The Latest Technology Available Treats Peripheral Artery Disease Only at Saint Peter’s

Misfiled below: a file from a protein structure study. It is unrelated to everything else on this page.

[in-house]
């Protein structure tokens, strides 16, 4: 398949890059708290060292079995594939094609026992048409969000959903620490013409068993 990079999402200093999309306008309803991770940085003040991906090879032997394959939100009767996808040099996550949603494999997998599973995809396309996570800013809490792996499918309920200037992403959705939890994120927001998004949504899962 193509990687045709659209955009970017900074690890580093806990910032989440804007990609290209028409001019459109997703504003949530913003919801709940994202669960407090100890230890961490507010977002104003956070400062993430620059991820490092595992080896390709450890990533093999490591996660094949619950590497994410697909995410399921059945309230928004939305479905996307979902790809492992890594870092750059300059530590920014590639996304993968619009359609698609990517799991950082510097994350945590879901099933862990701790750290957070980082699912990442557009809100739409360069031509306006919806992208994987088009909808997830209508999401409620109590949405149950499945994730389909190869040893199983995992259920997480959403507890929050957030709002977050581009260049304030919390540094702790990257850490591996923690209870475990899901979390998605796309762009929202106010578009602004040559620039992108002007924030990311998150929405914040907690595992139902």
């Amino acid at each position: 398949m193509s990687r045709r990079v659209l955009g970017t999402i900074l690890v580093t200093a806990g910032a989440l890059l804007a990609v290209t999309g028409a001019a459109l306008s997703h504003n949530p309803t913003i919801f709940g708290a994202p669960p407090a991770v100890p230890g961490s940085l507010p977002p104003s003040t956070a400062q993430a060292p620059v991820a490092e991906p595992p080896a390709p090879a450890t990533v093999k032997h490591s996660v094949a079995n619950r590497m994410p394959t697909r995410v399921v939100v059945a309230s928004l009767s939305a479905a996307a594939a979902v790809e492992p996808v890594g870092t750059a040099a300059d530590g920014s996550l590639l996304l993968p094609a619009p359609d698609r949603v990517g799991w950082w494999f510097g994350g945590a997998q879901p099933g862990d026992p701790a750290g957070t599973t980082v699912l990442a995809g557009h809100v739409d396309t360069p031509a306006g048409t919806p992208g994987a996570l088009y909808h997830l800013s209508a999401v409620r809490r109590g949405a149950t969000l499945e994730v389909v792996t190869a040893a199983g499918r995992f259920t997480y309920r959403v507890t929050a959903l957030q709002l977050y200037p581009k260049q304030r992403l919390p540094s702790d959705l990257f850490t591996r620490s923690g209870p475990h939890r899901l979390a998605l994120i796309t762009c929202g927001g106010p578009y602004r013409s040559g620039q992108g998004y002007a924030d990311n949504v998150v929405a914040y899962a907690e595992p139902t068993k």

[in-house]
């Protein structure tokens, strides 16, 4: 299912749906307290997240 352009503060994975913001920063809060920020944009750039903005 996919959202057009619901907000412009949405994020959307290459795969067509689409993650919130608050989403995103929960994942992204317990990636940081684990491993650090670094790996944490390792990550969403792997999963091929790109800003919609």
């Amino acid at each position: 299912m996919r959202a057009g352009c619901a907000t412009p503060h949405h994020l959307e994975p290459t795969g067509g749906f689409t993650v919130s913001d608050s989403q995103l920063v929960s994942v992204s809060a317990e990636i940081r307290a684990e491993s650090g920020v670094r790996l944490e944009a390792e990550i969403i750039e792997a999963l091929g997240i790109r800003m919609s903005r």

The distance did not matter. Whether he was walking across the street or from his bedroom to the bathroom or kitchen, Bernard Pajak’s legs hurt. They felt heavy, stiff. “My muscles, calves, thighs - all of them hurt,’’ Mr. Pajak recalls. “It was just terrible. I couldn’t do much without stopping to rest.” That was last year. Today, Mr. Pajak, a 70-year-old from Princeton, likes to brag that he can keep up with his fit wife when they go for a walk. “Sometimes, I even pass her, I’m walking so well. I feel fantastic,” he says enthusiastically. It was peripheral artery disease (PAD) that slowed Mr. Pajak down. The arteries of his legs were blocked by plaque making it difficult for blood to flow. A common circulatory problem, it most often affects the feet and lower legs. PAD can increase the risk of heart attack or stroke and even lead to gangrene and amputation of limbs. Using the latest cutting edge technology, Ramzan Zakir, M.D., a cardiologist and director of the Peripheral Vascular Program at Saint Peter’s University Hospital, opened the blockages in his legs. Dr. Zakir used the promising new weapon in the fight against PAD, a new imaging system called Lightbox. Manufactured by Avinger Technologies, this technology, only available in Central Jersey at Saint Peter’s, provides physicians with a clearer picture of the blockage in the arteries, allowing them to operate more safely and effectively. The procedure is performed in the New Brunswick Cardiac Catheterization Lab in the Center for Ambulatory Resources (CARES), adjacent to Saint Peter’s. “This is a real game-changer,” says Dr. Zakir. “It allows us to tackle more complex cases with enhanced safety and higher success rates.” Ramzan Zakir, M.D. Most patients who suffer difficulty walking as a result of PAD are first treated with medications and exercise therapy. For patients who continue to have difficulty walking or have wounds that do not heal, a procedure to open blockages is recommended. In approximately 40 percent of patients who suffer from PAD, the artery that supplies blood flow to the foot is totally blocked. Navigating through these long blockages without damaging the arteries themselves has been challenging. “The new technology uses light waves coming from the tip of a catheter to help us see as it goes through the blockage,” says Stephan Haspel, R.N., manager of cardiac catheterization. “This allows us to stay away from good tissue.” Mr. Pajak is looking forward to spring for many reasons, and not just because we’ve had a snow-filled winter. “I have a good- sized property at home and I’m used to cutting my own grass, cleaning and pruning my own shrubs, and planting. I couldn’t do any of this last year,’’ he remembers. “Now, I feel great! I feel so good, and you just don’t know what feeling good is until you do feel good.” For more information or questions contact the New Brunswick Cardiac Catheterization Lab, located in the Center for Ambulatory Resources (CARES) at Saint Peter’s, at 732-565-5458 or visit saintpetershcs.com/PAD.
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